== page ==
Julie Parker Benello is a Co-founder of Chicken & Egg Pictures, a hybrid organization that matches money and mentorship to support women filmmakers dedicated to using their storytelling skills to address the global justice issues of our time. Julie has produced documentaries on health and environmental issues for more than a decade. In 2002, she co-produced the Sundance award-winning HBO documentary Blue Vinyl, co-directed by Judith Helfand and Daniel Gold. Prior to Blue Vinyl, Julie produced the documentary Prostate Cancer: A Journey of Hope, which aired nationally on PBS in 1999. She has worked as a Production Executive for the Distribution Company Non Fiction Films and as a Researcher for Walter Cronkite’s documentary series Cronkite Remembers. She currently serves on the board of The Center for Environmental Health and The Global Fund for Women.


Professor Sakena Yacoobi is President and Executive Director of the Afghan Institute of Learning (AIL), an Afghan women-led NGO she founded in 1995.The organization was established to provide teacher training to Afghan women, to support education for boys and girls, and to provide health education to women and children. Under Sakena’s leadership AIL has established itself as a groundbreaking, visionary organization which works at the grassroots level and empowers women and communities to find ways to bring education and health services to rural and poor urban girls, women and other poor and disenfranchised Afghans.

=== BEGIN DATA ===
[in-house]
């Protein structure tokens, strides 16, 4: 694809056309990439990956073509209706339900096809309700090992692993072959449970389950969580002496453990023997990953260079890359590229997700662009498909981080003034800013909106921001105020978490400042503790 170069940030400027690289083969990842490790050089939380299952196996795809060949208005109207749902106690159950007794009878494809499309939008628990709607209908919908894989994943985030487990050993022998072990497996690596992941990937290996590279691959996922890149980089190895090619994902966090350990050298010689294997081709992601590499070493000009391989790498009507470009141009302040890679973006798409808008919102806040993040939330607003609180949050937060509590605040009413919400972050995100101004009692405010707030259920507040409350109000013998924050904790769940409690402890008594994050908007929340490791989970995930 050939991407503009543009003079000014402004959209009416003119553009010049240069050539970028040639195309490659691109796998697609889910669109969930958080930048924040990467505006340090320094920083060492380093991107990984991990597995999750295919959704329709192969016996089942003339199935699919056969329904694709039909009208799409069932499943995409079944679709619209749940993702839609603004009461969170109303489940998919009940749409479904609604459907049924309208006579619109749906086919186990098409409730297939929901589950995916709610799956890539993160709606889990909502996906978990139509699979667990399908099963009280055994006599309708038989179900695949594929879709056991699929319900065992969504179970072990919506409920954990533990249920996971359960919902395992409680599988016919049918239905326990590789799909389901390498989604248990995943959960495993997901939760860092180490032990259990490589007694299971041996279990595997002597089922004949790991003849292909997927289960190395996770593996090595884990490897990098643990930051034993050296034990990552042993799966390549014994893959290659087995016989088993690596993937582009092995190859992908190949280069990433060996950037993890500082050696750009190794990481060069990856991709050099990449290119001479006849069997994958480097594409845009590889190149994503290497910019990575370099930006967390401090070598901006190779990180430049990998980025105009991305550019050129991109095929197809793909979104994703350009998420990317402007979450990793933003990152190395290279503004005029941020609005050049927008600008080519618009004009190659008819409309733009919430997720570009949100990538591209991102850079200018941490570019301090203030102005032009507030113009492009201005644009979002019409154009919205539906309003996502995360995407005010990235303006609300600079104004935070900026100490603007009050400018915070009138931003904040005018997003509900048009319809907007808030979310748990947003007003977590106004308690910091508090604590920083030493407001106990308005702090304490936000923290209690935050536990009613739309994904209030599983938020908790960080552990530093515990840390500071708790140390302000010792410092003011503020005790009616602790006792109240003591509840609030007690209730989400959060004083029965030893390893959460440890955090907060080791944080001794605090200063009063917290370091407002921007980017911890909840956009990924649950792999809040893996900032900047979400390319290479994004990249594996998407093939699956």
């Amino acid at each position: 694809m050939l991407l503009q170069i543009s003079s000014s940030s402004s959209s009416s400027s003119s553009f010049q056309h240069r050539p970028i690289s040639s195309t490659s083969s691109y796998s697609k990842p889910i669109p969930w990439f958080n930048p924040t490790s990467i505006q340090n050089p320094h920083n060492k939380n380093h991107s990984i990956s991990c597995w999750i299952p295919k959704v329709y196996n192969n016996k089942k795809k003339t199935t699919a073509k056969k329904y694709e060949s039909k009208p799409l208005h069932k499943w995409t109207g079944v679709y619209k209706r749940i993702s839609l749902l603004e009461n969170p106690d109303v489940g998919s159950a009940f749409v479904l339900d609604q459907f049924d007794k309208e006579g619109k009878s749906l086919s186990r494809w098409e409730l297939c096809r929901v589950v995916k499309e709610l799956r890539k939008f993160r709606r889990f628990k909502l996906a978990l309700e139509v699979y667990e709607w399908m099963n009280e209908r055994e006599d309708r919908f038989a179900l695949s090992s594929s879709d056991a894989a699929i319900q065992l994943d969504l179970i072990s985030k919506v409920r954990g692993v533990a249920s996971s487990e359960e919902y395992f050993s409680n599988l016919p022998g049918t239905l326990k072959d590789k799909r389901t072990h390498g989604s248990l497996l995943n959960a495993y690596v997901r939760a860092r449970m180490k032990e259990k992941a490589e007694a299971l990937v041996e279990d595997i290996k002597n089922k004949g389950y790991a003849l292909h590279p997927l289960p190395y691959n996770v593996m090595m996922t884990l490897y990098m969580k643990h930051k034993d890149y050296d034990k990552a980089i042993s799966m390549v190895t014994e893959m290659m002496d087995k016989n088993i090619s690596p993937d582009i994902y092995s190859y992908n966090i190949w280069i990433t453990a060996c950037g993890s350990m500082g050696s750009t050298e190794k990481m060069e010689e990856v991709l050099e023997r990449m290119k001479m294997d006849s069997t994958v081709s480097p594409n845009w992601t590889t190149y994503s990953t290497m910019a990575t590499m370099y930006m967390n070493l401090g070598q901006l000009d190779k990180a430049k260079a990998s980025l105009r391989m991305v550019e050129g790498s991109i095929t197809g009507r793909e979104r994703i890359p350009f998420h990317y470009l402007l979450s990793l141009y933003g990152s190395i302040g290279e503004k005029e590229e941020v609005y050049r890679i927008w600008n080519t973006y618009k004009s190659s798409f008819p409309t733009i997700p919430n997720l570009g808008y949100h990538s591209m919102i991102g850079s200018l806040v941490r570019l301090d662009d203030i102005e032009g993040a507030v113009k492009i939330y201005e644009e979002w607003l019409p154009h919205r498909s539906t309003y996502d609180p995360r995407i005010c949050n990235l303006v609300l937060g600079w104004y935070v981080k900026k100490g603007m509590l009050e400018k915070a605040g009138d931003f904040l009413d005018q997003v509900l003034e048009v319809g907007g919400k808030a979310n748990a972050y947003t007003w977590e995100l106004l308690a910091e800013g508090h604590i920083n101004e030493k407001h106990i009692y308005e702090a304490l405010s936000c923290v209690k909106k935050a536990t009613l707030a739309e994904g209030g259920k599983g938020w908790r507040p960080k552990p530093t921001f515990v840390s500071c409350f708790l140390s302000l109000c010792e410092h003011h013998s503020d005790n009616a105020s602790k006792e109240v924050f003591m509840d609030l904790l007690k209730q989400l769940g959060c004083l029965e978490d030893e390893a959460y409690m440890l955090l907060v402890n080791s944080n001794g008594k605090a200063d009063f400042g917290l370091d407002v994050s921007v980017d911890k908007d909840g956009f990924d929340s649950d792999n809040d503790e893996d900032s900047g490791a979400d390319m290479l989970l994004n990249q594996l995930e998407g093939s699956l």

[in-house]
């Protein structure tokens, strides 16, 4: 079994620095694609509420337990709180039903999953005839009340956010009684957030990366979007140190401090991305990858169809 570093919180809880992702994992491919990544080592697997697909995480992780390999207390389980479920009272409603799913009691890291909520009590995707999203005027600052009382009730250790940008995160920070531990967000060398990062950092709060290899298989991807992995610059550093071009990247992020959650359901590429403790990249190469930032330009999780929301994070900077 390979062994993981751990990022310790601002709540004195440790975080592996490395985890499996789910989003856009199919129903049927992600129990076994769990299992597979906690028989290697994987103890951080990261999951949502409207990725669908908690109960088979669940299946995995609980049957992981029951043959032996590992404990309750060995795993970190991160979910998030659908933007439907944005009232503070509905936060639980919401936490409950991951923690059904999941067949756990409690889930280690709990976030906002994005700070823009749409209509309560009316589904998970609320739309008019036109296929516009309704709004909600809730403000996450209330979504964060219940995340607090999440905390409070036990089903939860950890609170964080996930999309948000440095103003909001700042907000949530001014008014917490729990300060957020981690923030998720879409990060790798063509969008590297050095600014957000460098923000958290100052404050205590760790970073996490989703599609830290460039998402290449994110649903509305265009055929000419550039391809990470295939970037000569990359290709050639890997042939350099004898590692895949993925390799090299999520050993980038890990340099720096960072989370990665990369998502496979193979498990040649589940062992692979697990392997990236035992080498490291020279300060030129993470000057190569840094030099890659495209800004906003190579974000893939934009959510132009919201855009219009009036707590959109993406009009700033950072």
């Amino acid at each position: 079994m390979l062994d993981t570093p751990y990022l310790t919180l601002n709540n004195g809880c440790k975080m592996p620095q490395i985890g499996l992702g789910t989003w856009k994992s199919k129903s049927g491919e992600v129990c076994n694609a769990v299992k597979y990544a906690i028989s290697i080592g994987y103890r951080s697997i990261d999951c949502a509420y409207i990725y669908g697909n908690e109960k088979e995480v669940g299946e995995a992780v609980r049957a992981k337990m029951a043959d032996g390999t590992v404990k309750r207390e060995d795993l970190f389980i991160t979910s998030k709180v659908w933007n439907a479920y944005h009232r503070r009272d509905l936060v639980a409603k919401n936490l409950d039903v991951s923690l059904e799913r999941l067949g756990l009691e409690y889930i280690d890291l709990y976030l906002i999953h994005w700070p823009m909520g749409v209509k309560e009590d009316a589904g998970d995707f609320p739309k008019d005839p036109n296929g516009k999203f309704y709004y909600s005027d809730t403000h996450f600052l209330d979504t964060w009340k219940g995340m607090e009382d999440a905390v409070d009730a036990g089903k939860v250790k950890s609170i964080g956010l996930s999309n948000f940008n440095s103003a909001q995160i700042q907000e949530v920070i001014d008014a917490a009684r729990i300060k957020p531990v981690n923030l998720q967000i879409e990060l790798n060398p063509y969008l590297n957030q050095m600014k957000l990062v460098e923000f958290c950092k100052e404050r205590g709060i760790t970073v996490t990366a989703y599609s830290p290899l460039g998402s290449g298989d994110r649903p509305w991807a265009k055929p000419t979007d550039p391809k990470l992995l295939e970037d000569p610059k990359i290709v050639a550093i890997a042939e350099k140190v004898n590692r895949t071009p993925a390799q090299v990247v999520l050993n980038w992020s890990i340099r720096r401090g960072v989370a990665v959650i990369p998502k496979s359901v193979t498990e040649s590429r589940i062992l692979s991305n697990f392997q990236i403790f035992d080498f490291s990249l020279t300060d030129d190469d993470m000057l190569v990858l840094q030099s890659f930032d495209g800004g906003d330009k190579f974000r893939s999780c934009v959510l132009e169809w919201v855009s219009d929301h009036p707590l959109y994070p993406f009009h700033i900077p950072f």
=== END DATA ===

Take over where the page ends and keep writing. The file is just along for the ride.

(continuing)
AIL was the first organization to offer human rights and leadership training to Afghan women. AIL supported 80 underground home schools for 3000 girls in Afghanistan after the Taliban closed girls’ schools in the 1990s.

AIL was the first organization that opened Women’s Learning Centers for Afghan women—a concept now copied by many organizations throughout Afghanistan. Using their grassroots strategies, AIL now serves 350,000 women and children each year through its Educational Learning Centers, schools and clinics in both Afghanistan and Pakistan.

Atomos Shogun 4K Recorder review – the good, the bad and the 4K

Article By technical editor Matt Allark – Link

The Atomos Shogun was one of the most anticipated video products of 2014. The 4K external recorder was announced at the NAB show way back in April. Units finally started to ship just before Christmas and it has been a long and patient wait for customers to get their hands on one.

The Atomos Shogun with Sony a7S and Movcam cage

I have had a production unit on loan from Atomos for almost a week and had the chance to really put it through its paces. Over that time I have run various tests, shown the unit to some well respected cinematographers and been able to gain an overall opinion about the Shogun. I have also interviewed Atomos CEO Jeromy Young to get his responses on what I and other users thought could be improved.

The image quality when shooting 4K with the Sony a7S
As soon as I got the Shogun I shot and posted a piece in 4K with the Sony a7S at Pearl Beach , north of Sydney. In full frame mode there is a little more noise in the images compared to what you get in HD but that is to be expected. I discovered after examining the recorded footage is that there is inherently more noise when you record 4K in the cameras APS-C crop mode. This has nothing to do with the Shogun – it is just recording the output of the camera’s HDMI. It is certainly something to be aware of though if you plan on shooting in low light conditions in 4K.